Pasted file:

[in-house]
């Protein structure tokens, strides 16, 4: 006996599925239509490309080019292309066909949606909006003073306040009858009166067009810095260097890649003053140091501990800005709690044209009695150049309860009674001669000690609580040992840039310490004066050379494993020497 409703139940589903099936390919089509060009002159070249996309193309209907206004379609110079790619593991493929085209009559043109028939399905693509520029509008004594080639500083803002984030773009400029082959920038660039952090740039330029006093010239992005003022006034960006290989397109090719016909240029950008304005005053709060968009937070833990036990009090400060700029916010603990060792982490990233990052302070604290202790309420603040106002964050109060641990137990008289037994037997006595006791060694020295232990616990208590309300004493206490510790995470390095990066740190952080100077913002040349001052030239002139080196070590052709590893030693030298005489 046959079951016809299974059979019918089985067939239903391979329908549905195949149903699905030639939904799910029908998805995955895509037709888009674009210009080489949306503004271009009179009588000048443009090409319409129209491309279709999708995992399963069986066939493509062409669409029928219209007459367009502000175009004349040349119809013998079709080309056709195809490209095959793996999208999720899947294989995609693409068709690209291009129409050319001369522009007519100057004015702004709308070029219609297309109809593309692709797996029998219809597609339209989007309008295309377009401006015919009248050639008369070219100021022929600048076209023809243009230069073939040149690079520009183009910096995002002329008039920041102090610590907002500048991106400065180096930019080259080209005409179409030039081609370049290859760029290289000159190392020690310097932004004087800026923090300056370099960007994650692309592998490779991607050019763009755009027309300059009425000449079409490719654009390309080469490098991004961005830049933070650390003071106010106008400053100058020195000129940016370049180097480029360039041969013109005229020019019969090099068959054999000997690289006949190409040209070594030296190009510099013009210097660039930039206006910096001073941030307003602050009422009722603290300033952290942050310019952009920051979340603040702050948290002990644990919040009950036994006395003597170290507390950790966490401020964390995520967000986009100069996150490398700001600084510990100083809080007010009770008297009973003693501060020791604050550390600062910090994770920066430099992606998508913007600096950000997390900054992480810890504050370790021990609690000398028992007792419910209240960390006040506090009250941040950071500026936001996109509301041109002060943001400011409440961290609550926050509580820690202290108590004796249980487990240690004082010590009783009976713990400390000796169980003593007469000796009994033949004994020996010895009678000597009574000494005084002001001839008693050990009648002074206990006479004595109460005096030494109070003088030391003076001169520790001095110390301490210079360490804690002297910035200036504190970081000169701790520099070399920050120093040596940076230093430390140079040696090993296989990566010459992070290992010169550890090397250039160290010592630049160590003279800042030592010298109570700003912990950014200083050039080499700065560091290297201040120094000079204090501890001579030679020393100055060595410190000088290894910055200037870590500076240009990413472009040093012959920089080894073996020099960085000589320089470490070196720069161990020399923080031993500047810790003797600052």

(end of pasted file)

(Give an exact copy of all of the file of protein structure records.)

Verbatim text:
[in-house]
């Protein structure tokens, strides 16, 4: 006996599925239509490309080019292309066909949606909006003073306040009858009166067009810095260097890649003053140091501990800005709690044209009695150049309860009674001669000690609580040992840039310490004066050379494993020497 409703139940589903099936390919089509060009002159070249996309193309209907206004379609110079790619593991493929085209009559043109028939399905693509520029509008004594080639500083803002984030773009400029082959920038660039952090740039330029006093010239992005003022006034960006290989397109090719016909240029950008304005005053709060968009937070833990036990009090400060700029916010603990060792982490990233990052302070604290202790309420603040106002964050109060641990137990008289037994037997006595006791060694020295232990616990208590309300004493206490510790995470390095990066740190952080100077913002040349001052030239002139080196070590052709590893030693030298005489 046959079951016809299974059979019918089985067939239903391979329908549905195949149903699905030639939904799910029908998805995955895509037709888009674009210009080489949306503004271009009179009588000048443009090409319409129209491309279709999708995992399963069986066939493509062409669409029928219209007459367009502000175009004349040349119809013998079709080309056709195809490209095959793996999208999720899947294989995609693409068709690209291009129409050319001369522009007519100057004015702004709308070029219609297309109809593309692709797996029998219809597609339209989007309008295309377009401006015919009248050639008369070219100021022929600048076209023809243009230069073939040149690079520009183009910096995002002329008039920041102090610590907002500048991106400065180096930019080259080209005409179409030039081609370049290859760029290289000159190392020690310097932004004087800026923090300056370099960007994650692309592998490779991607050019763009755009027309300059009425000449079409490719654009390309080469490098991004961005830049933070650390003071106010106008400053100058020195000129940016370049180097480029360039041969013109005229020019019969090099068959054999000997690289006949190409040209070594030296190009510099013009210097660039930039206006910096001073941030307003602050009422009722603290300033952290942050310019952009920051979340603040702050948290002990644990919040009950036994006395003597170290507390950790966490401020964390995520967000986009100069996150490398700001600084510990100083809080007010009770008297009973003693501060020791604050550390600062910090994770920066430099992606998508913007600096950000997390900054992480810890504050370790021990609690000398028992007792419910209240960390006040506090009250941040950071500026936001996109509301041109002060943001400011409440961290609550926050509580820690202290108590004796249980487990240690004082010590009783009976713990400390000796169980003593007469000796009994033949004994020996010895009678000597009574000494005084002001001839008693050990009648002074206990006479004595109460005096030494109070003088030391003076001169520790001095110390301490210079360490804690002297910035200036504190970081000169701790520099070399920050120093040596940076230093430390140079040696090993296989990566010459992070290992010169550890090397250039160290010592630049160590003279800042030592010298109570700003912990950014200083050039080499700065560091290297201040120094000079204090501890001579030679020393100055060595410190000088290894910055200037870590500076240009990413472009040093012959920089080894073996020099960085000589320089470490070196720069161990020399923080031993500047810790003797600052």